The Lost Girl is an entertaining enough read–it took me about two hours to get through it before I moved on to the Whitehead–and it’s very much what I remembered of the Fear Street books; very likable protagonist caught up in something terrible and awful through no fault of his own…loses some friends to the supernatural force, but eventually figures out how to bring it all to an end. It was a pleasant way to spend the evening while I waited for Paul to come home, and that was kind of how I read Stine back in the day; I always kept a few of them around on hand to read when I had some time to kill but didn’t want to get into anything truly heavy.

Stine is also a very nice man; I met him at the Edgars several years ago, and he was a Guest of Honor at Stokercon in Vegas, so I got to arrange his travel and email back and forth with him a few times. He’s very gracious, very kind, and it was kind of a thrill for me. Since I was representing Stokercon and the Horror Writers Association, I couldn’t gush and make a fool of myself the way I probably would have otherwise–which is probably a good thing.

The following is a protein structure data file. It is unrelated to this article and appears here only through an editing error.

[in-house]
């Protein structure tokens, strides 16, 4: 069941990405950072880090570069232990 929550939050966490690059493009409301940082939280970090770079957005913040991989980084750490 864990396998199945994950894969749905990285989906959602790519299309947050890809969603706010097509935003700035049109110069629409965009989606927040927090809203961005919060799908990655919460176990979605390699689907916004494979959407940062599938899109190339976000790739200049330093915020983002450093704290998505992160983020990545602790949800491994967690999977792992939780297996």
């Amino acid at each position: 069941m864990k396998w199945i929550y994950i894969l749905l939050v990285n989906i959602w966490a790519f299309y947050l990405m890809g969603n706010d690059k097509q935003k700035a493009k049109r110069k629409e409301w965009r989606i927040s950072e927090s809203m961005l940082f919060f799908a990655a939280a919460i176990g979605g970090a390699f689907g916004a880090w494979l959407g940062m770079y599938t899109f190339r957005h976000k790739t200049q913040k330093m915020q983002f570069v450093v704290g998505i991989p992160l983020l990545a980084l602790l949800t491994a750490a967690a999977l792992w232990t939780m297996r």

And now, back to the spice mines. I want to find some more markets to submit my short stories to, and get some of this mess cleaned up.

Have a great day, Constant Reader!

Angel

Writers write.

I’ve posted something along those lines before, both on my blog here and on Social media. I do believe that to be the truth; writers are people who write. Writers don’t write all the time of course; we take breaks, we step away from it for a while–sometimes days, weeks, months, years; some writers walk away and never write. But writers do write.